Panel Rejects Former Gov. Ryan’s Latest Appeal
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CHICAGO (CBS) — An appeals panel has turned down former Gov. George Ryan’s bid to have his conviction overturned, just nine days after he lost his wife to lung cancer.
Ryan had argued that because the U.S. Supreme Court struck down part of the honest services law, Ryan’s most serious conviction should be thrown out. But the U.S. Seventh Circuit Court of Appeals ruled that Ryan could not use the honest services ruling to vacate his conviction.
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The appeals panel said Ryan could have challenged the honest services law on direct appeal of his conviction, as former Enron chief executive officer Jeffrey Skilling did in the case that led the Supreme Court to overturn parts of the law. Media mogul Conrad Black, the former CEO of then-Sun-Times parent company Hollinger International, also challenged his conviction based on the honest services law and got part of it tossed, the panel pointed out.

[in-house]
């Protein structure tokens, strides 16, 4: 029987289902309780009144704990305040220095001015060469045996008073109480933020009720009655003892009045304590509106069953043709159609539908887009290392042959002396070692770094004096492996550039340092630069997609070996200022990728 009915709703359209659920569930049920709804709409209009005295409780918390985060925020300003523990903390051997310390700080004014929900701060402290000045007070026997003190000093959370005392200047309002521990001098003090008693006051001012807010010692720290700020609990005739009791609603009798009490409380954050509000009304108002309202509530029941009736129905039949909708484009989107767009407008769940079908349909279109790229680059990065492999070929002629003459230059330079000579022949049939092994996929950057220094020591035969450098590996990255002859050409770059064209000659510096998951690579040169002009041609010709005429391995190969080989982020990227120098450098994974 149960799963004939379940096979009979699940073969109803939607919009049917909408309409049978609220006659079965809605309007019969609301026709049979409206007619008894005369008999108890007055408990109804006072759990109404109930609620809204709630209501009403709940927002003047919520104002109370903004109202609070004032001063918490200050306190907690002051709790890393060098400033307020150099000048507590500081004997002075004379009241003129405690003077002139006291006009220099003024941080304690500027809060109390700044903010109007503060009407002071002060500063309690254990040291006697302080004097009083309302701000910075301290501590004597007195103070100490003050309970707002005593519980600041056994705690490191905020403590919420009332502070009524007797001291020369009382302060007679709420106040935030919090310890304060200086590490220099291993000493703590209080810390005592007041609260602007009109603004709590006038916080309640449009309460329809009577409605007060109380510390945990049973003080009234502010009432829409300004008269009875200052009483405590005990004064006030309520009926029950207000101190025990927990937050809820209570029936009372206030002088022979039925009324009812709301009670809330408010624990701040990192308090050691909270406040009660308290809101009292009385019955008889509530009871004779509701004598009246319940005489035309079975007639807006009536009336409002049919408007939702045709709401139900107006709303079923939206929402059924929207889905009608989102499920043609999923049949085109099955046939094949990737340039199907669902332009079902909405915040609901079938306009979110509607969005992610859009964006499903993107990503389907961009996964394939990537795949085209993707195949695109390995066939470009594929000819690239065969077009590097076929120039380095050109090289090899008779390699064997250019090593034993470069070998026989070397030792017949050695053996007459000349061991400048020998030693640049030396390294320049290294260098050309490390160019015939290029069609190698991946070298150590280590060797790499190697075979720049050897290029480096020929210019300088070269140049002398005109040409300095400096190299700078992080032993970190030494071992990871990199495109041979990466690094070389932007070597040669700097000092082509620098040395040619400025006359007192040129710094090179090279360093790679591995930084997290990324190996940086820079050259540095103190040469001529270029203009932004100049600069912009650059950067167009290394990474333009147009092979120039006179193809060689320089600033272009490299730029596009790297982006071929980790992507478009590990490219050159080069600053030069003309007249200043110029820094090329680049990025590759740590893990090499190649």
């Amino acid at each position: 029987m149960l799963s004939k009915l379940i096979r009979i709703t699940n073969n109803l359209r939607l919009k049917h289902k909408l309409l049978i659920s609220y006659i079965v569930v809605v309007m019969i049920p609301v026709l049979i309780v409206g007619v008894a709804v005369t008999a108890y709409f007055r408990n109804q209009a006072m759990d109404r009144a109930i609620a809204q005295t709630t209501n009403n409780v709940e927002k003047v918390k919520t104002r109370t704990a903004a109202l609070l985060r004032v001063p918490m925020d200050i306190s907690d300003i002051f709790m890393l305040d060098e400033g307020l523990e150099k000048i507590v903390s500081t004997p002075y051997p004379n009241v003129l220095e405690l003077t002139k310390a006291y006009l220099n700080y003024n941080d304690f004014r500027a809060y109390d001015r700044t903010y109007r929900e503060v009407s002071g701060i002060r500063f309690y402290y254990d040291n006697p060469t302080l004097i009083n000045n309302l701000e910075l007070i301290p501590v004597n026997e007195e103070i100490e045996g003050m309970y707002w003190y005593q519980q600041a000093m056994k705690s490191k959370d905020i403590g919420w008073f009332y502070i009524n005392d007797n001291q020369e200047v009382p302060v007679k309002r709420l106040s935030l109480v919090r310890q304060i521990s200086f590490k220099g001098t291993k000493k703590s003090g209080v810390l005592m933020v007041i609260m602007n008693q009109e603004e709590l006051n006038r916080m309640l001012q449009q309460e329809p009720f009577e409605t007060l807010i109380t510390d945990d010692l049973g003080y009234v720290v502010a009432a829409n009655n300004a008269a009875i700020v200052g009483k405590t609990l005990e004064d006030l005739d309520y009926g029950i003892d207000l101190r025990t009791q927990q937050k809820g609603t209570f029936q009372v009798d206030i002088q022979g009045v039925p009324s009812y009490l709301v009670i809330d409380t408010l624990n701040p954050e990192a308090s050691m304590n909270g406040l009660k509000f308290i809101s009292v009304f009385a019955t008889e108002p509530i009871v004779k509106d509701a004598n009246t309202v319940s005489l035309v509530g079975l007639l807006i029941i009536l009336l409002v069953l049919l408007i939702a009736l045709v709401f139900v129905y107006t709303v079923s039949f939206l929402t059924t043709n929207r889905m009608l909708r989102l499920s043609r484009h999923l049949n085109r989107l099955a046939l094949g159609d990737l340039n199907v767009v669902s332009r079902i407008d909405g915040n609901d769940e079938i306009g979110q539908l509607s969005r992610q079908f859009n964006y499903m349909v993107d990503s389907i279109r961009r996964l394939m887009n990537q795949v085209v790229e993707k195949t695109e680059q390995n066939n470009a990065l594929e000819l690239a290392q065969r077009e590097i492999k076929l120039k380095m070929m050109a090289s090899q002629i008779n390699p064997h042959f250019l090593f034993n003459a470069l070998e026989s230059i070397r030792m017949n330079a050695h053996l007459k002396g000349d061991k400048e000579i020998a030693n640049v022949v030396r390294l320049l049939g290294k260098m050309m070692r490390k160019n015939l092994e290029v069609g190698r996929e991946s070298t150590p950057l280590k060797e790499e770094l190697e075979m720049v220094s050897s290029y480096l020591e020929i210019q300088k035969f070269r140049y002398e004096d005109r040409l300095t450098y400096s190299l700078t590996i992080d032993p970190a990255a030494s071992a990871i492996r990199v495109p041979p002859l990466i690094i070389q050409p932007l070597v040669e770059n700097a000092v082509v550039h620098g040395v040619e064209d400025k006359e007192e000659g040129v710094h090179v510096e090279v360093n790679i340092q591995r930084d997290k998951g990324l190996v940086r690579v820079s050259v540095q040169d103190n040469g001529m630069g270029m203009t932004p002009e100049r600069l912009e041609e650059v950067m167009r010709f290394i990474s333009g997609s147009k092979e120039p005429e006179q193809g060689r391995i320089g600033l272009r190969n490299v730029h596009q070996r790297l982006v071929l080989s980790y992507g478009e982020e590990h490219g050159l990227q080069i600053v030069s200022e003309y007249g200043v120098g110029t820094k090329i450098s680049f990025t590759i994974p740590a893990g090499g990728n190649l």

But when Ryan first appealed his conviction, he did not address the honest service law.
Ryan’s first appeal, filed shortly after his conviction in 2006, focused instead on misconduct among the jurors in his trial – two of whom were removed eight days into deliberations for failing to disclose criminal backgrounds, and a third of whom was tossed for sleeping during the trial.
It was only on his latest petition for collateral relief, or an appeal of an earlier appellate decision, that Ryan ever raised the issue of the honest service law, the appeals panel ruled.
“Nothing prevented Ryan from making the arguments that Skilling did” about the honest services law when he appealed his conviction the first time. But Ryan didn’t, and now – the panel ruled – it’s too late.
Ryan is serving a 6 1/2 year prison sentence after being convicted of corruption charges.